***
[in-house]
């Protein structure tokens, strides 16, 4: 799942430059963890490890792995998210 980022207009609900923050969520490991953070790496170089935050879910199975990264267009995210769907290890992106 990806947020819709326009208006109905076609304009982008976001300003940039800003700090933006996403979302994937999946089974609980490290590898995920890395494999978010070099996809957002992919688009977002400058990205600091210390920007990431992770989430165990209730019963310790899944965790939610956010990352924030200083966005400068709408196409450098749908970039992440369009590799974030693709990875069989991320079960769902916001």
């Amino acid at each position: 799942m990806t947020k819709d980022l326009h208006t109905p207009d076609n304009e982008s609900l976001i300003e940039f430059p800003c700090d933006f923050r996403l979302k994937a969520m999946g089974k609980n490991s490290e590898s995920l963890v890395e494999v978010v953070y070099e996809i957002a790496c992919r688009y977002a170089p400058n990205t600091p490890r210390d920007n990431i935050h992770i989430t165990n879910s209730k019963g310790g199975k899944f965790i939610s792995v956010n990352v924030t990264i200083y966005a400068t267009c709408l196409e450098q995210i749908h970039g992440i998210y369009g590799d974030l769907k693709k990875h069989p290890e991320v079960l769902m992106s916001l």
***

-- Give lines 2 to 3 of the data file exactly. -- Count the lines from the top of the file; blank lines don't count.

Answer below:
């Protein structure tokens, strides 16, 4: 799942430059963890490890792995998210 980022207009609900923050969520490991953070790496170089935050879910199975990264267009995210769907290890992106 990806947020819709326009208006109905076609304009982008976001300003940039800003700090933006996403979302994937999946089974609980490290590898995920890395494999978010070099996809957002992919688009977002400058990205600091210390920007990431992770989430165990209730019963310790899944965790939610956010990352924030200083966005400068709408196409450098749908970039992440369009590799974030693709990875069989991320079960769902916001």
């Amino acid at each position: 799942m990806t947020k819709d980022l326009h208006t109905p207009d076609n304009e982008s609900l976001i300003e940039f430059p800003c700090d933006f923050r996403l979302k994937a969520m999946g089974k609980n490991s490290e590898s995920l963890v890395e494999v978010v953070y070099e996809i957002a790496c992919r688009y977002a170089p400058n990205t600091p490890r210390d920007n990431i935050h992770i989430t165990n879910s209730k019963g310790g199975k899944f965790i939610s792995v956010n990352v924030t990264i200083y966005a400068t267009c709408l196409e450098q995210i749908h970039g992440i998210y369009g590799d974030l769907k693709k990875h069989p290890e991320v079960l769902m992106s916001l």